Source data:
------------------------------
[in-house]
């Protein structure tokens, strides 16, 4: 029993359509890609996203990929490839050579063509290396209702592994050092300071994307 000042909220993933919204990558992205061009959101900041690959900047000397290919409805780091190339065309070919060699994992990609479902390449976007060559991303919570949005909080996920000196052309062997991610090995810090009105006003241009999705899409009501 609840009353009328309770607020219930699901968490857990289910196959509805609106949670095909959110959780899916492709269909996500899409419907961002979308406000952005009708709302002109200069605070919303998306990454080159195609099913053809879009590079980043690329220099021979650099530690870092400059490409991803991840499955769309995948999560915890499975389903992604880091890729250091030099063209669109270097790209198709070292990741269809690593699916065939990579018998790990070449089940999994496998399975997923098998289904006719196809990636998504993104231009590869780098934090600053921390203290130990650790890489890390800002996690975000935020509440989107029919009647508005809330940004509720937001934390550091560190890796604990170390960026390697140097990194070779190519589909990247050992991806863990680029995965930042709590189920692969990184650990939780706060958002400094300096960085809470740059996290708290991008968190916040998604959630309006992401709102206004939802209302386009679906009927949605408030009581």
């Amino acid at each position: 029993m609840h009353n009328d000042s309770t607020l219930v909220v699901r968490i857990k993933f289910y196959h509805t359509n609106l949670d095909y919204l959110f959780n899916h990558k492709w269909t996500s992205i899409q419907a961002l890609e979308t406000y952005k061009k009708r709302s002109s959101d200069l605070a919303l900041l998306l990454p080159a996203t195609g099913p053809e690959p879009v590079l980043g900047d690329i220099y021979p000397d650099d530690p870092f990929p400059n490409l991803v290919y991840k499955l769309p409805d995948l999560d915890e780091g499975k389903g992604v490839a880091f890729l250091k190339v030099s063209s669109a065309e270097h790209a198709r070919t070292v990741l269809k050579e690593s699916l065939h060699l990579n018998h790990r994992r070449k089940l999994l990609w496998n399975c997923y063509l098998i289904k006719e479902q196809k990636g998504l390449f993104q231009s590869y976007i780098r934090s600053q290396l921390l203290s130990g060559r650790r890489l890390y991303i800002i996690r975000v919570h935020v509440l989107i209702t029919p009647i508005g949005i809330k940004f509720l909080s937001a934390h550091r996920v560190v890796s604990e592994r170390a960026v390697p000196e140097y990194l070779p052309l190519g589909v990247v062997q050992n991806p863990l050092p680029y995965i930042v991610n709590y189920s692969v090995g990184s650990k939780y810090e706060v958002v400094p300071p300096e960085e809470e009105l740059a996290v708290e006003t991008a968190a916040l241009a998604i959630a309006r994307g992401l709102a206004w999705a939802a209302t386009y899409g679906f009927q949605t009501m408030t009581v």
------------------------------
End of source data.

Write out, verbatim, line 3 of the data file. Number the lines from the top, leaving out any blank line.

């Amino acid at each position: 029993m609840h009353n009328d000042s309770t607020l219930v909220v699901r968490i857990k993933f289910y196959h509805t359509n609106l949670d095909y919204l959110f959780n899916h990558k492709w269909t996500s992205i899409q419907a961002l890609e979308t406000y952005k061009k009708r709302s002109s959101d200069l605070a919303l900041l998306l990454p080159a996203t195609g099913p053809e690959p879009v590079l980043g900047d690329i220099y021979p000397d650099d530690p870092f990929p400059n490409l991803v290919y991840k499955l769309p409805d995948l999560d915890e780091g499975k389903g992604v490839a880091f890729l250091k190339v030099s063209s669109a065309e270097h790209a198709r070919t070292v990741l269809k050579e690593s699916l065939h060699l990579n018998h790990r994992r070449k089940l999994l990609w496998n399975c997923y063509l098998i289904k006719e479902q196809k990636g998504l390449f993104q231009s590869y976007i780098r934090s600053q290396l921390l203290s130990g060559r650790r890489l890390y991303i800002i996690r975000v919570h935020v509440l989107i209702t029919p009647i508005g949005i809330k940004f509720l909080s937001a934390h550091r996920v560190v890796s604990e592994r170390a960026v390697p000196e140097y990194l070779p052309l190519g589909v990247v062997q050992n991806p863990l050092p680029y995965i930042v991610n709590y189920s692969v090995g990184s650990k939780y810090e706060v958002v400094p300071p300096e960085e809470e009105l740059a996290v708290e006003t991008a968190a916040l241009a998604i959630a309006r994307g992401l709102a206004w999705a939802a209302t386009y899409g679906f009927q949605t009501m408030t009581v």